AI Can Help Us Better Understand How Music Influences Our Emotions

The technique could have applications for music therapy.
Chris Young

Most people today have a soundtrack to their everyday lives — heavy beats for workouts and ambient sounds for work. According to a group of researchers, machine learning can be used to understand the way music influences our minds.

The scientists' new paper suggests that it might be possible to reverse-engineer the physiological effects of music.


Mapping the effects of music

In their new paper, researchers at the University of Southern California mapped out the way different factors in music, such as pitch, rhythm, and harmony, affect different types of brain activity, physiological reactions, and emotions. They say machine learning can be used to learn these reactions and predict how a piece of music will affect a person.

The research might eventually lead to the engineering of targeted musical experiences.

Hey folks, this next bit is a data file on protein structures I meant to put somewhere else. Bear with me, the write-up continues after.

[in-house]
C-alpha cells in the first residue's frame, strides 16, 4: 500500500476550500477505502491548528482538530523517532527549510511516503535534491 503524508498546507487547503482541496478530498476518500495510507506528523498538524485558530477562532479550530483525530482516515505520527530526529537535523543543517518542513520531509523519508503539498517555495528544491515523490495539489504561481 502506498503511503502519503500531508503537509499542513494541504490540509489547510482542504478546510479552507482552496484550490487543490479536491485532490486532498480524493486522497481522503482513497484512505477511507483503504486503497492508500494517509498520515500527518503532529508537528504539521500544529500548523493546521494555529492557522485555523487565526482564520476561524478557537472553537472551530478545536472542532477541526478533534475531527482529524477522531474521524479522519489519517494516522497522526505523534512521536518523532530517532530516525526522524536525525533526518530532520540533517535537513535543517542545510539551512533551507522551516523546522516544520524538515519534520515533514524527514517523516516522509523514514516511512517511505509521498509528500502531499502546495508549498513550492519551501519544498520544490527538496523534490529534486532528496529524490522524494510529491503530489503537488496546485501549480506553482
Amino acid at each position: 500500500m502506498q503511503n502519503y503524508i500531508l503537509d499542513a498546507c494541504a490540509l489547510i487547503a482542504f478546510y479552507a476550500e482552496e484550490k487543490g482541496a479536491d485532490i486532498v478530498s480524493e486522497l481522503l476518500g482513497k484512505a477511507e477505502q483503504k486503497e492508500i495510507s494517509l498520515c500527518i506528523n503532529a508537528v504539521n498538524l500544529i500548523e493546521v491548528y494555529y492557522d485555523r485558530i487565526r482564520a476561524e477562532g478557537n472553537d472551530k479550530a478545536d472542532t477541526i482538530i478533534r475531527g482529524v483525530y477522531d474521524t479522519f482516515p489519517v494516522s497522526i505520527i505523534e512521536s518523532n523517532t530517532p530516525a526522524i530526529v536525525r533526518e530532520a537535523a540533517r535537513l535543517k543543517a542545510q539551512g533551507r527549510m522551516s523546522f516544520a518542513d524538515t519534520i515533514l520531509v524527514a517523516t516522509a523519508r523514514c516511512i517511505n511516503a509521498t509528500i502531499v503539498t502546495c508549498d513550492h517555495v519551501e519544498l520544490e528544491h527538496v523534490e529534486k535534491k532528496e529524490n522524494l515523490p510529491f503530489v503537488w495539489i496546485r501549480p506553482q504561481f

The study is part of the lab's broader aim to understand the way different forms of media affect people's brains and bodies.

Happy and sad songs

The researchers looked for songs on Spotify with few listens so as to avoid confounding variables, MIT Technology Review says.

Human testers were used to narrow a list of songs down to three: two that reliably induced sadness in listeners (Ólafur Arnalds’s “Fyrsta” and Michael Kamen’s “Discovery of the Camp”) and one that reliably induced happiness (Lullatone’s “Race Against the Sunset”).

One hundred participants who had not heard the songs were then asked to listen to all three.

They did this while having an fMRI scan taken or wearing a pulse, heat, and electricity sensor on their skin. The participants were also asked to rate the intensity of their emotions on a scale of 0 to 10.

Creating highly evocative music

The researchers then fed the data into several machine-learning algorithms and studied, which features most strongly predicted specific responses. They learned, for example, that the brightness of a song (measured via the level of its medium and high frequencies) were strong indicators for affecting a listener's heart rate and brain activity.

While the research is in its very early stages, the scientists believe it could eventually be used to design music specifically catered to an individual. It can better allow film directors to create a movie soundtrack that will have the effect they desire on an audience. Also, it can be used to help patients with mental health challenges and stimulate specific parts of their brains.

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